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Global CDN Market to Approach $10 Billion by 2017
It's not surprising to hear that the Content Delivery Network (CDN) market has been making impressive gains since its comparatively recent origin, but the sheer level of gain will likely be staggering to most. A recent research report from MarketsandMarkets pegged the total level of the CDN market as being worth around $7.4 billion by 2017. Moreover, it's expected that it will have a CAGR of 24.6 percent.
From online video sources to online music sources, the growing availability of content of all types and descriptions--from last season's television hits to radio dramas of the early days of radio—is steadily climbing. Demand is keeping every bit of pace with supply, and then some, as the spiraling demands on traffic require more efficient means to provide that content, hence the development and widening use of the CDN.
Not surprisingly, the largest share of that market is in North America, which holds a reported 64.3 percent of the whole, expected to hit around $4.6 billion by itself. Issues of licensing and content packaging likely have plenty to do with the discrepancies, as getting rights for the North American market is often the first consideration of studios.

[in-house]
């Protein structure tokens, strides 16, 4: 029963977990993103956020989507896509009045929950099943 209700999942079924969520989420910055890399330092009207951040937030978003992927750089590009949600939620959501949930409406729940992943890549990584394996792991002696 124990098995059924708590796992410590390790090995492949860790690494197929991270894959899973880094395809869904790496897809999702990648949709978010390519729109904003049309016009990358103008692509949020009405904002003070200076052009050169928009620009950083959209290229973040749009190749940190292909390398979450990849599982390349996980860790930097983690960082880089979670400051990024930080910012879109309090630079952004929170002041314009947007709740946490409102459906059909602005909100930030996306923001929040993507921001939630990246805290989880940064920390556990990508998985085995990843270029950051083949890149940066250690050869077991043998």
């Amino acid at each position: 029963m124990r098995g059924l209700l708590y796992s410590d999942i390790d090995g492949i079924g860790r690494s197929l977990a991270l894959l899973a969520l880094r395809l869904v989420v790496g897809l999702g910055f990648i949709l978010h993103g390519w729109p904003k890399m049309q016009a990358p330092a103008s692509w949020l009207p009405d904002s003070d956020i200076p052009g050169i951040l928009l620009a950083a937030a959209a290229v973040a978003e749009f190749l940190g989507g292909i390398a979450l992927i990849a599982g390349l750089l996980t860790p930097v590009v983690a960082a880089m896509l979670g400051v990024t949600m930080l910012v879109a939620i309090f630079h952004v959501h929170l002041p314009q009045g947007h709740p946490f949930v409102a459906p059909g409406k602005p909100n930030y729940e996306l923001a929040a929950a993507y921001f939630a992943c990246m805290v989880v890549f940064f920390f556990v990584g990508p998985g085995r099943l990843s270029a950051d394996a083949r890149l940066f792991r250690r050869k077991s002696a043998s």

Service providers aren't in a hurry to build a lot of extra infrastructure, thus opening up the bandwidth pipes is a difficult thing to get done. That may well change with improvements posed by, among others, Google (News - Alert) Fiber, but since Google Fiber is only found in a few places, it's not likely to trickle down to the wider market any time soon.
Until changes in the infrastructure—a complex task that will require substantial amounts of resources and time—can occur, making better use of the available bandwidth is an important step, and one that will be valuable even after the infrastructure improves. Making it worse is the increasing demand for better quality; users have had access to high-definition video from both standard cable sources and disc-based media for some time now, and with the costs of HDTV approaching standard, people want more HD programming to watch on said televisions. HD programming requires a lot more bandwidth than standard definition, and that makes a bad situation even worse.
The gain of CDNs is going to be a big part of that advancement, and hopefully, will mean more and better access to video and audio of all stripes in the near future.
Edited by Rachel Ramsey
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